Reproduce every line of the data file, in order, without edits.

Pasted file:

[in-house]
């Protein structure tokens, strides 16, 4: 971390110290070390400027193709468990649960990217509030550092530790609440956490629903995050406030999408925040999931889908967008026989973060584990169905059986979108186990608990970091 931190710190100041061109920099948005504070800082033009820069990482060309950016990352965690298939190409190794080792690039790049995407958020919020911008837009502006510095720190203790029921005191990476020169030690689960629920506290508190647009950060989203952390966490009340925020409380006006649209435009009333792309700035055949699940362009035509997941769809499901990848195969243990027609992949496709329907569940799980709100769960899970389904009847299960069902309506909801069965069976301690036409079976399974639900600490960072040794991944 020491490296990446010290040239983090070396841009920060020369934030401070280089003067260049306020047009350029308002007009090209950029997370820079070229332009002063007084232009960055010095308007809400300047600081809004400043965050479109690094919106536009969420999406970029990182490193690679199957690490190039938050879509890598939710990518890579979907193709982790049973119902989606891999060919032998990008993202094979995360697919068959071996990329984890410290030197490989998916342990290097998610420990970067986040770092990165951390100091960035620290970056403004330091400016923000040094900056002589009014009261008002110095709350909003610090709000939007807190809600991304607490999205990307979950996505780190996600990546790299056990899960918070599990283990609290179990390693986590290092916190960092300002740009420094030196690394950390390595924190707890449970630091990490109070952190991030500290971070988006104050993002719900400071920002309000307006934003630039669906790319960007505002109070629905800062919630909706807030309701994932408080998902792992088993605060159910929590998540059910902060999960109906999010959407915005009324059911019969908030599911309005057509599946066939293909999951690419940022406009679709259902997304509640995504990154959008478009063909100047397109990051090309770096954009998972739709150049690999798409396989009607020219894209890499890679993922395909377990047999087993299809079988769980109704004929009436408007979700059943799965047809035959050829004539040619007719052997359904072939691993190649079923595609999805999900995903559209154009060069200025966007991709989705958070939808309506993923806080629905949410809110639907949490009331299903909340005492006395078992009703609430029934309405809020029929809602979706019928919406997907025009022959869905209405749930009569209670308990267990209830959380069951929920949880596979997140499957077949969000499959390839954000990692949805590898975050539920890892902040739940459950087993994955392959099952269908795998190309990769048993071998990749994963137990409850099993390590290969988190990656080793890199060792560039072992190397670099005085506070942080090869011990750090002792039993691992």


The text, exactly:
[in-house]
């Protein structure tokens, strides 16, 4: 971390110290070390400027193709468990649960990217509030550092530790609440956490629903995050406030999408925040999931889908967008026989973060584990169905059986979108186990608990970091 931190710190100041061109920099948005504070800082033009820069990482060309950016990352965690298939190409190794080792690039790049995407958020919020911008837009502006510095720190203790029921005191990476020169030690689960629920506290508190647009950060989203952390966490009340925020409380006006649209435009009333792309700035055949699940362009035509997941769809499901990848195969243990027609992949496709329907569940799980709100769960899970389904009847299960069902309506909801069965069976301690036409079976399974639900600490960072040794991944 020491490296990446010290040239983090070396841009920060020369934030401070280089003067260049306020047009350029308002007009090209950029997370820079070229332009002063007084232009960055010095308007809400300047600081809004400043965050479109690094919106536009969420999406970029990182490193690679199957690490190039938050879509890598939710990518890579979907193709982790049973119902989606891999060919032998990008993202094979995360697919068959071996990329984890410290030197490989998916342990290097998610420990970067986040770092990165951390100091960035620290970056403004330091400016923000040094900056002589009014009261008002110095709350909003610090709000939007807190809600991304607490999205990307979950996505780190996600990546790299056990899960918070599990283990609290179990390693986590290092916190960092300002740009420094030196690394950390390595924190707890449970630091990490109070952190991030500290971070988006104050993002719900400071920002309000307006934003630039669906790319960007505002109070629905800062919630909706807030309701994932408080998902792992088993605060159910929590998540059910902060999960109906999010959407915005009324059911019969908030599911309005057509599946066939293909999951690419940022406009679709259902997304509640995504990154959008478009063909100047397109990051090309770096954009998972739709150049690999798409396989009607020219894209890499890679993922395909377990047999087993299809079988769980109704004929009436408007979700059943799965047809035959050829004539040619007719052997359904072939691993190649079923595609999805999900995903559209154009060069200025966007991709989705958070939808309506993923806080629905949410809110639907949490009331299903909340005492006395078992009703609430029934309405809020029929809602979706019928919406997907025009022959869905209405749930009569209670308990267990209830959380069951929920949880596979997140499957077949969000499959390839954000990692949805590898975050539920890892902040739940459950087993994955392959099952269908795998190309990769048993071998990749994963137990409850099993390590290969988190990656080793890199060792560039072992190397670099005085506070942080090869011990750090002792039993691992």